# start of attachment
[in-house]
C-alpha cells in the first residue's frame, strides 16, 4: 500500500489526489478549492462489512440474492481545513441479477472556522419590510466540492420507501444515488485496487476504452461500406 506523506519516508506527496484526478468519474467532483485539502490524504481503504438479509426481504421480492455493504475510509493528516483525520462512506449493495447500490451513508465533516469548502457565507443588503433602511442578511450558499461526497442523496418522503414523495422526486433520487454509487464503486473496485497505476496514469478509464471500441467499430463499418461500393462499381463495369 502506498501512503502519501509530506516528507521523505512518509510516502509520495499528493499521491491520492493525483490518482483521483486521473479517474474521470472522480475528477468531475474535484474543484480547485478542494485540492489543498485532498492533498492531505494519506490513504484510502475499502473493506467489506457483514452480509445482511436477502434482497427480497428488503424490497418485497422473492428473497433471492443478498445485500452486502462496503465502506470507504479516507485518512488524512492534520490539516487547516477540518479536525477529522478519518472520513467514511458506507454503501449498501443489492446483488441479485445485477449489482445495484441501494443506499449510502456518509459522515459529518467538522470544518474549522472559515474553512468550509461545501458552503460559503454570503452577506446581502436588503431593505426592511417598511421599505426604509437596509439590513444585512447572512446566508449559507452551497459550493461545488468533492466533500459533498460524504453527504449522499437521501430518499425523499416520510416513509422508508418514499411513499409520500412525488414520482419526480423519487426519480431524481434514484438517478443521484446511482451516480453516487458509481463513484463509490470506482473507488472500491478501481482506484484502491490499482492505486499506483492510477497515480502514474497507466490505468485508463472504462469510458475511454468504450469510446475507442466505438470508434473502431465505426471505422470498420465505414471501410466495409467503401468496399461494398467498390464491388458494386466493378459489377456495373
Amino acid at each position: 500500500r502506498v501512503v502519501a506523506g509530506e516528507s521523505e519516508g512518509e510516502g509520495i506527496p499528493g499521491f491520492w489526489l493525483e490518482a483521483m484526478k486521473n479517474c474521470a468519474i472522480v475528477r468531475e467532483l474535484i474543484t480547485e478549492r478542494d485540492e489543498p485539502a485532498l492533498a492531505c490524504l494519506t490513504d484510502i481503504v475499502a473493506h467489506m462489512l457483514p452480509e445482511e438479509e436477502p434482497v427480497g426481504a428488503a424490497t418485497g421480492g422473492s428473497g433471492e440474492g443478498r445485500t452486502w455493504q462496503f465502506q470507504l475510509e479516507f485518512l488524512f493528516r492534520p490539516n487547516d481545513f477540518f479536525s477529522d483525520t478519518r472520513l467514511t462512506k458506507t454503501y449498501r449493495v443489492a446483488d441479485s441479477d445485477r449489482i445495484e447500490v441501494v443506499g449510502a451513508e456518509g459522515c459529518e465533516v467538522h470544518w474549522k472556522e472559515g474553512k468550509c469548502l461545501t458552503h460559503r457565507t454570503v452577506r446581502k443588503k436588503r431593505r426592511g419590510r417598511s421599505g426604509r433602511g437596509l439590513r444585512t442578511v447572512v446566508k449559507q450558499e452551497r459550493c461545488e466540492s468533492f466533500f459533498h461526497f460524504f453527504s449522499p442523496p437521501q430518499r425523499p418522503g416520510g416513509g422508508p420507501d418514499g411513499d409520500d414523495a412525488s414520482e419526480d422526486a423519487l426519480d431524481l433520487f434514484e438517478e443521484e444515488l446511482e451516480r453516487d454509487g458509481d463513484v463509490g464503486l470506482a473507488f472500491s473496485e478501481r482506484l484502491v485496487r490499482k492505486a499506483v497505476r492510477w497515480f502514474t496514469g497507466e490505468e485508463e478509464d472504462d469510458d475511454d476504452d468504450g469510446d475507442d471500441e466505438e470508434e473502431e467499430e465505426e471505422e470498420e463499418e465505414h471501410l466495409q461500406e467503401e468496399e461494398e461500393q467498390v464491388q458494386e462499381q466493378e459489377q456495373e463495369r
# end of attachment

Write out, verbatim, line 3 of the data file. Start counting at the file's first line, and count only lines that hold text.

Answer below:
Amino acid at each position: 500500500r502506498v501512503v502519501a506523506g509530506e516528507s521523505e519516508g512518509e510516502g509520495i506527496p499528493g499521491f491520492w489526489l493525483e490518482a483521483m484526478k486521473n479517474c474521470a468519474i472522480v475528477r468531475e467532483l474535484i474543484t480547485e478549492r478542494d485540492e489543498p485539502a485532498l492533498a492531505c490524504l494519506t490513504d484510502i481503504v475499502a473493506h467489506m462489512l457483514p452480509e445482511e438479509e436477502p434482497v427480497g426481504a428488503a424490497t418485497g421480492g422473492s428473497g433471492e440474492g443478498r445485500t452486502w455493504q462496503f465502506q470507504l475510509e479516507f485518512l488524512f493528516r492534520p490539516n487547516d481545513f477540518f479536525s477529522d483525520t478519518r472520513l467514511t462512506k458506507t454503501y449498501r449493495v443489492a446483488d441479485s441479477d445485477r449489482i445495484e447500490v441501494v443506499g449510502a451513508e456518509g459522515c459529518e465533516v467538522h470544518w474549522k472556522e472559515g474553512k468550509c469548502l461545501t458552503h460559503r457565507t454570503v452577506r446581502k443588503k436588503r431593505r426592511g419590510r417598511s421599505g426604509r433602511g437596509l439590513r444585512t442578511v447572512v446566508k449559507q450558499e452551497r459550493c461545488e466540492s468533492f466533500f459533498h461526497f460524504f453527504s449522499p442523496p437521501q430518499r425523499p418522503g416520510g416513509g422508508p420507501d418514499g411513499d409520500d414523495a412525488s414520482e419526480d422526486a423519487l426519480d431524481l433520487f434514484e438517478e443521484e444515488l446511482e451516480r453516487d454509487g458509481d463513484v463509490g464503486l470506482a473507488f472500491s473496485e478501481r482506484l484502491v485496487r490499482k492505486a499506483v497505476r492510477w497515480f502514474t496514469g497507466e490505468e485508463e478509464d472504462d469510458d475511454d476504452d468504450g469510446d475507442d471500441e466505438e470508434e473502431e467499430e465505426e471505422e470498420e463499418e465505414h471501410l466495409q461500406e467503401e468496399e461494398e461500393q467498390v464491388q458494386e462499381q466493378e459489377q456495373e463495369r